It is now three long years since three-year-old Alan Kurdi drowned in the Mediterranean – just one victim of many in the ongoing Syrian refugee crisis, but the image of his little body made headlines around the world. Alan died alongside his mother and older brother; his father was the only family member who survived the tragedy of their boat capsizing as they made the dangerous crossing to Europe. 5.6 million Syrians have so far fled the country in fear of their lives.
The photograph of Alan has come to define the refugee crisis, and it drove a sharp uptake in donate to charities helping refugees, but the momentum has died down for fundraisers and there are still hundreds of thousands of Syrian citizens left in refugee camps. From Jordan to Lebanon and Greece to Turkey, they wait and wait and wait; some 80,000 people are crammed into in Jordan’s Za’atari camp and cannot leave without a permit. Unfortunately, people smugglers can still do a lucrative trade, as desperation is so high after seven and a half years of conflict (see CNN’s Syrian civil war timeline for details).
It’s easy for us to remark on the ongoing crisis from our comfy homes and from behind our screens on social media, and to say something should be done, but it is far harder to improve the situation. Society has become driven by virtue-signalling – appearing charitable or caring to the outside world, without taking any concrete action such as donating time or money to the cause. We can get caught up in movements like the Ice Bucket Challenge (for Motor Neurone Disease awareness) then quickly move onto the next public stunt or social media post.
The UK has so far accepted 10,000 Syrian refugees, and will accept 10,000 more by 2020. At Christine Tizzard Psychology we actively offer psychological support to refugee children; they will have witnessed scenes no child should ever see, and they are processing the trauma of being separated from their home, friends and country. Many will have lost family members in Syria or on the journey to safety, and younger children won’t remember a time before the war.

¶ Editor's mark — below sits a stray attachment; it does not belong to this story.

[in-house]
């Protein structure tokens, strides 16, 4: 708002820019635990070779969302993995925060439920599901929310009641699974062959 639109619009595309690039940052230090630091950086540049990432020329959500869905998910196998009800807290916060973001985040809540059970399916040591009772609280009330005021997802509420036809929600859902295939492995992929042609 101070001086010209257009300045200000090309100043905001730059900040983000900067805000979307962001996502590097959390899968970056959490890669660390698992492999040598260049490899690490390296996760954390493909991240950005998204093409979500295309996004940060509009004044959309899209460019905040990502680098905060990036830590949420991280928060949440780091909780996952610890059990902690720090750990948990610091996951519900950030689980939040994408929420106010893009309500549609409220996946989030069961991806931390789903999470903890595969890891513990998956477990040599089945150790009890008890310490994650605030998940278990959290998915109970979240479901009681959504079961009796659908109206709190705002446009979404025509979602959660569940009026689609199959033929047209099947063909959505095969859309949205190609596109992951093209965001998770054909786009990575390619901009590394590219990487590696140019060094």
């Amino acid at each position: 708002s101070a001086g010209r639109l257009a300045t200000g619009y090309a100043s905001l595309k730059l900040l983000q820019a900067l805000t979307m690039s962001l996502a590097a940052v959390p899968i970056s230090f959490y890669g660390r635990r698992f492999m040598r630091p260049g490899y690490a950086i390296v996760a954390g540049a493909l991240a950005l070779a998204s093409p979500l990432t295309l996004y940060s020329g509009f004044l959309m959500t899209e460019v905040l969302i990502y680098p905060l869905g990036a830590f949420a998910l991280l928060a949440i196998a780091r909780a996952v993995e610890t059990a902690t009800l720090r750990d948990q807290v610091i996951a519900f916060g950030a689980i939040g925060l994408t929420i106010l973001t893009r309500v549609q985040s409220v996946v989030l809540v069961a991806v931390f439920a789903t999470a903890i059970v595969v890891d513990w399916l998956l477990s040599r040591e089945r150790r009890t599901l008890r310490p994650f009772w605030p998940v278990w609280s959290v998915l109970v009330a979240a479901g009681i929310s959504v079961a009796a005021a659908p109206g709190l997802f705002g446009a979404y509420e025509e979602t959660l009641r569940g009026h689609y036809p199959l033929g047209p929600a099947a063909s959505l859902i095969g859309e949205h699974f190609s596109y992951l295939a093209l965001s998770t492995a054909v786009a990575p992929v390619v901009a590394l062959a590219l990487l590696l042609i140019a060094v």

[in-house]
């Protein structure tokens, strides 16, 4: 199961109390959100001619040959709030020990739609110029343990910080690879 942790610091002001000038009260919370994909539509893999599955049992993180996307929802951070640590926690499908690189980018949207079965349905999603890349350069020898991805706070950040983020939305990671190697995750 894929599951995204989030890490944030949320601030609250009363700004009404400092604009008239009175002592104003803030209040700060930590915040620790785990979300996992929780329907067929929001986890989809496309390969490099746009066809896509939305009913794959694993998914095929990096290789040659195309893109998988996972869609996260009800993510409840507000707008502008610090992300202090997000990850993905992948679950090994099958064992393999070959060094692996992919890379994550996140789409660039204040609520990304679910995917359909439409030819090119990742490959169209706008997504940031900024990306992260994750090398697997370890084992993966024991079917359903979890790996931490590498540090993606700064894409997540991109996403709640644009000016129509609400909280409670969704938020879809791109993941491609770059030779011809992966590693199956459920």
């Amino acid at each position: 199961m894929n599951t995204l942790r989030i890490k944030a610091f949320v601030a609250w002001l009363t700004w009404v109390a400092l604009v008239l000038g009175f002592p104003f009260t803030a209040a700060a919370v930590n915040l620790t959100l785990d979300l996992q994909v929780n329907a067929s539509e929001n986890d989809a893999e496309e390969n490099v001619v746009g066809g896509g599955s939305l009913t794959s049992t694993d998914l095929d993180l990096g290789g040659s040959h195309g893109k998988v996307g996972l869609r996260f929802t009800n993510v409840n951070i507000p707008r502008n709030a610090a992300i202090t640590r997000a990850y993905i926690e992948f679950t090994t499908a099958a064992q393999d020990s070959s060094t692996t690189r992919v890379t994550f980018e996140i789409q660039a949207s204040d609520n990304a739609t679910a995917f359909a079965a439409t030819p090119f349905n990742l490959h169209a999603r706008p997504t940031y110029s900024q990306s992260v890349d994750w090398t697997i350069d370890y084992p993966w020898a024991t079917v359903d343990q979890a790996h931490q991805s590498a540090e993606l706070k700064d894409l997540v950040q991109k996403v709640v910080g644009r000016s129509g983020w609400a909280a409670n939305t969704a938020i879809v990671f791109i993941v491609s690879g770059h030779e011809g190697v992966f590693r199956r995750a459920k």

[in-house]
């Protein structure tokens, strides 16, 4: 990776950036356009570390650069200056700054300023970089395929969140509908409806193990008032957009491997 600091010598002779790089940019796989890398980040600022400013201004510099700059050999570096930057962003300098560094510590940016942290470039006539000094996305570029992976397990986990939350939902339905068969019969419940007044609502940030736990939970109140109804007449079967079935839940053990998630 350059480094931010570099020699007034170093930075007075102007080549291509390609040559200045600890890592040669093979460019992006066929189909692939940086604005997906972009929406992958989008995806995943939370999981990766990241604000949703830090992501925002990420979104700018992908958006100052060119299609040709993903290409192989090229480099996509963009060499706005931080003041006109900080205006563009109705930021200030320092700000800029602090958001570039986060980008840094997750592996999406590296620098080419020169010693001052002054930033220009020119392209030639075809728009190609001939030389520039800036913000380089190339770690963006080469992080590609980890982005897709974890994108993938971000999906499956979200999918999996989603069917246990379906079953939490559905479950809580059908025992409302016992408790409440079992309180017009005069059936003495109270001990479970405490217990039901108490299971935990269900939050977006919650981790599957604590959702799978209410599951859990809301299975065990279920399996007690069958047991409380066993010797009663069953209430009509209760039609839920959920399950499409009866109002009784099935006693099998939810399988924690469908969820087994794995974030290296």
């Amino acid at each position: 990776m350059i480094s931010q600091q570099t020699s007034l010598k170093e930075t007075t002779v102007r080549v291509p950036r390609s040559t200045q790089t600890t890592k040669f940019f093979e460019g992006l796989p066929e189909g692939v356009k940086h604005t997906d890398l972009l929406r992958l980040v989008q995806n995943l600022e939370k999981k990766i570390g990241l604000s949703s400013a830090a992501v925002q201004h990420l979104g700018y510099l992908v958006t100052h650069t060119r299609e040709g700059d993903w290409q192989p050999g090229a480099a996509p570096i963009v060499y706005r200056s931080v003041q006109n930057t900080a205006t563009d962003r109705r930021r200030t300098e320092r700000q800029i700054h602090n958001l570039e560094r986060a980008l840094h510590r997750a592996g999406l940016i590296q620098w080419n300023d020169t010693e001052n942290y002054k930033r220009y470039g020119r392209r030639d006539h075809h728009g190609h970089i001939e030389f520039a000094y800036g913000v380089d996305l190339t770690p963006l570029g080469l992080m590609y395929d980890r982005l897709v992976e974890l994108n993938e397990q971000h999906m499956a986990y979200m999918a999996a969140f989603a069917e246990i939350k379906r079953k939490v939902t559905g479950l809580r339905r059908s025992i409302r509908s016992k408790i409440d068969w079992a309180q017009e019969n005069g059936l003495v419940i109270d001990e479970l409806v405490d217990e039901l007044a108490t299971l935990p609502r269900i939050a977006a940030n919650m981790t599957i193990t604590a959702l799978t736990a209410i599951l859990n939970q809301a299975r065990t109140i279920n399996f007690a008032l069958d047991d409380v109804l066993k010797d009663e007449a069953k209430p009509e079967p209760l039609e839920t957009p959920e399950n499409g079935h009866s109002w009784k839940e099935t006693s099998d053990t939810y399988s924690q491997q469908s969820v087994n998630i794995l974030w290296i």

It’s crucial these children have psychological interventions once they arrive here and begin to cope with life thousands of miles from home: a new environment, learning or improving English, going to school, making friends, adjusting to the similarities and differences between their new home and the one they left behind.
The whole process will stir up a range of emotions, from anger to anxiety, and no child adjusts overnight. However, with the right support, these children can flourish and their distress will diminish over time, especially if their new community is welcoming and they have a support network around them. Just look at 19-year-old refugee Muzoon Almellehan, who fled Syria in 2013 and started a new life in Newcastle two years later. She is now UNICEF’s youngest ever goodwill ambassador, honouring her campaigns to give refugee children an education.
What Can You Do to Help Syrian Refugees?
- Support a charity to improve their living conditions – Help Refugees, War Child and Unicef are just some of the charities actively involved on the ground.
- Get involved in Cities of Sanctuary, a website that lists local groups welcoming refugees in different ways, such as involving them in community gardens, joining a mentoring project, or leading arts activities.
- Lobby your local council or MP to do more for refugees nearby.
- Refugee Action has many more ideas for dynamic ways to help.
However you choose to help, even if your action feels small, it goes some way to helping people who have been through unimaginable trauma.
Written by guest contributor Polly Allen for Dr Chrissie Tizzard, Chartered Consultant Psychologist, PsychD, BSc, MSc, C.Psychol, C.Sci, AFBPS. Dr Tizzard is the Clinical Director of Christine Tizzard Psychology (ctpsy.co.uk).